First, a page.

Life Lessons from Luke: Humbling
Rev. Dr. John Judson
August 28, 2022
Psalm 112; Luke 14:1-14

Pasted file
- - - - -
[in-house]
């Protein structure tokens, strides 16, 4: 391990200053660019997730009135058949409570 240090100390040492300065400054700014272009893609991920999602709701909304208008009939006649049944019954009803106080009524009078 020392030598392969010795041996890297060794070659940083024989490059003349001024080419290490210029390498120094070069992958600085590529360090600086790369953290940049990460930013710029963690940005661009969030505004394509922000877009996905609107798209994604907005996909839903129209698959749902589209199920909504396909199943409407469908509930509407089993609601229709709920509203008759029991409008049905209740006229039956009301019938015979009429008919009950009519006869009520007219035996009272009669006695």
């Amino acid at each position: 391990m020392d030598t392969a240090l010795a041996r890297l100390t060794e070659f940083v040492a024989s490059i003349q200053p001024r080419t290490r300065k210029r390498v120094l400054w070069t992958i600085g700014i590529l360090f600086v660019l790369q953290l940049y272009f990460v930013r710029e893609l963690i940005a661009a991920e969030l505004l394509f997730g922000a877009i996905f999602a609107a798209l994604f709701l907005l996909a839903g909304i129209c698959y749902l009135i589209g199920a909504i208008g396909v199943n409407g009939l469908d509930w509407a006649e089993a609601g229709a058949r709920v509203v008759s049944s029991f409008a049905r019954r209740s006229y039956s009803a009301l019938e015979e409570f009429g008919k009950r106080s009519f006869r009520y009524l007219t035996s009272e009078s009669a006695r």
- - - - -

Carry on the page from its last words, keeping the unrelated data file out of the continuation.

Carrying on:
It was not my finest hour, or so it appeared on the photo. There I was in a friend’s basement, standing on a step ladder, another friend holding my belt to steady me, while I was stretching my arm toward the ceiling, with my hand gripping a broom. It looked as if I was leading people into battle. What I was actually doing was holding one end of a disconnected PVC heater air intake pipe so that the plumber could try to extract whatever was inside the pipe clogging it up. The larger setting for this interesting pose was that Cindy and I had gone up north with friends, to visit other friends, over the Labor Day weekend. While we were there, the weather turned cold, and our hosts attempted to turn on the heater, to no avail. They called a plumber who diagnosed the problem as a clog in the air intake to the heater unit, which would prevent the heater from turning on. So, the plumber disconnected the intake in the basement, which I was supporting, while he went outside and, using compressed air, attempted to dislodge the clog. It took several tries, but finally, like a shot out of a canon, a squirrel’s nest came shooting out above my head. Only then would the heater turn on.